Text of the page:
Blender 3D, playing with light and shadow

Electronic TheReaper111089 August 8, 2016 0 0
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After you've made your first simple design, and there you have a few views to print, you still left with the feeling that something is not quite right. And even though you're working in a 3D program, the results seem still "flat" to be. There's no depth, and are you sure you really have been working in the 3D area. After half an hour think you realize what's wrong ... You miss the shadows, or the shadows are not quite good. And then what? Then you would be great Blender 3D manual can deal with it, and go in search of "the solution". The disadvantage is of this manual that he was too extensive. If you search on the word "shadow", then you get the word 651 times against. The word "light" is there once in 1304 ... Here you get when starting Blender user is not happy.

Well prepared

Then what? Well, a good start is half the work is regularly spoken. That is exactly so with Blender 3D. Before you seriously start working, it is most convenient that you have your user preferenses be so, as you find it pleasant. So Blender will automatically start with a cube in the center of the screen, and is often the first action that you do, delete the cube. When Blender is able to automatically open with the cube, then blender also very able to access your settings with respect to the light.

The standard three-point lighting technique

This technique is like, the word suggests, out of 3 point lighting.
The first lamp is the key-light, the main light source. This is the most usual, and is placed next to the camera or the subject, and ensures that one side is well lit and that the other side has something to shade.
The second lamp, the fill-light, this causes the shadows created by the sleutelicht be filled. This lamp is placed opposite the key light.
The third lamp is the back-light. It is placed behind the subject and the subject lit from the back. The object of this lamp is to provide subtle highlights, and to remove the subject from the background.
schematic representation of the light bulbs and the camera, as seen from above

How do you do this

Depending on your settings, it is easy to split your workspace so you have one area where you can watch from above, one area where you can view right and one area where you can watch in perspective camera. Would you not configure it, you can also use Ctrl and the right arrow key for a similar view)
  • Open blender and remove the cube. Then add as mesh "monkey" to. Suzanne rotate so that you appear beautiful in your camera.
  • Make the world black
  • Add light bulb, and set it to "spot" .This is your key light. Aim the spotlight on Suzanne, aim your camera and render the whole. . You will see that you now have harsh shadows, and there is little contrast in it. The whole seems very flat.
  • Add a second lamp increasing. This is your fill-light. Adjust the strength of your fill-in light. The ratio of key-light and fill-light is on average 2: 1. If you have multiple fill-lights, adjust the ratio. The sum of the total number of fill-light, must not be higher than the value of the key-light.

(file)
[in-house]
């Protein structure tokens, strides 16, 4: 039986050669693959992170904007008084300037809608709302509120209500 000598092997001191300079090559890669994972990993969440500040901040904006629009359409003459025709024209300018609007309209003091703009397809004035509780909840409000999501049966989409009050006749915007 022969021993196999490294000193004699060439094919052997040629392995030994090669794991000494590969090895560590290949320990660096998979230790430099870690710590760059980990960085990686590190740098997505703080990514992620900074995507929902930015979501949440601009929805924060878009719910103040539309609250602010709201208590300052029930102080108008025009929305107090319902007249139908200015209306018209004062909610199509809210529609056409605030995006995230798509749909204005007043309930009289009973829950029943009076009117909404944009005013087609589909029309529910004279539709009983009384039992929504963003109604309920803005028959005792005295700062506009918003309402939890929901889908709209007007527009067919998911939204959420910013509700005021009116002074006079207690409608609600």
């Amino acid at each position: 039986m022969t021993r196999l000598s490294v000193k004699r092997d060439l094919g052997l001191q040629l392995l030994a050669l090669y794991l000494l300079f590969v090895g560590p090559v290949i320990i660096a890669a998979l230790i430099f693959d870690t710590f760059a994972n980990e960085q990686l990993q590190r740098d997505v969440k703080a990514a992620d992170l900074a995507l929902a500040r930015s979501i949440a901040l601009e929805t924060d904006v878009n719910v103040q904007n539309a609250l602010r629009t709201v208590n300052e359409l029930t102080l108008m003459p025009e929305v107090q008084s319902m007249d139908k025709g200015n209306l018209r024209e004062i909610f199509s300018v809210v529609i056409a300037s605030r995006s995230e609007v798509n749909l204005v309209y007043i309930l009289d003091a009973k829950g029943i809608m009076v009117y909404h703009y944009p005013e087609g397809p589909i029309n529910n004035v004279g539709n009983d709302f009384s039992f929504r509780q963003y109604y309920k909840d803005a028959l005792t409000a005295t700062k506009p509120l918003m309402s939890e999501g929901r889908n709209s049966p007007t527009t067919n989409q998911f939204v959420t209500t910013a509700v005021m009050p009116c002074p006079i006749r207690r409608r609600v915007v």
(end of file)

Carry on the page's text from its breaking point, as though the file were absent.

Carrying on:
• Then add to the Back-light. Place it higher as the subject, and adjust the strength. The strength can be set so as you find it pleasant / nice. These can therefore be higher than the value of the key-light.

Suzanne Notes Attn image:
  • The colors of the lights are adjusted in order to get a different and clearly visible.
  • The color of the key light is white, the color of the fill-light is green, and the color of the back-light is red.
  • There are no visible dazzling sparkles as per bulb this option is turned off.
  • The mesh of Suzanne added a modifier, namely Subsurf. After that the mesh on auto-smooth and smooth put.

User preferences

  • When you're done with your lighting, and the settings are so like you find it pleasant to provide the basis for other designs that you will make, then select lights and camera.
  • Hit the "M" key on your keyboard. Then a small window will appear where you can see the different layers. Move the lights and camera to layer 10.
  • Go back to layer 1, and remove Suzanne there. Put your cursor exactly in the middle, and possibly add a cube.
  • See if your windows in Blender so are the way you think it works best. For more information you can look here Blender tutorials 2: Interface.
  • If you've made your environment settings, then press "Ctrl U". A menu will appear asking you if you want to save these settings as default. Choose "save user defaults".
  • If you are the next time you open Blender, then open blender with the settings that you just entered. In short, you have from now on general lighting are good, and necessary in the future only have to adjust the lighting depending on the design where you're doing.

Should one another and you are not quite clear, then it may make sense to go through a number of Blender tutorials. In the article Blender 3D, Where to start? you can help along with it.
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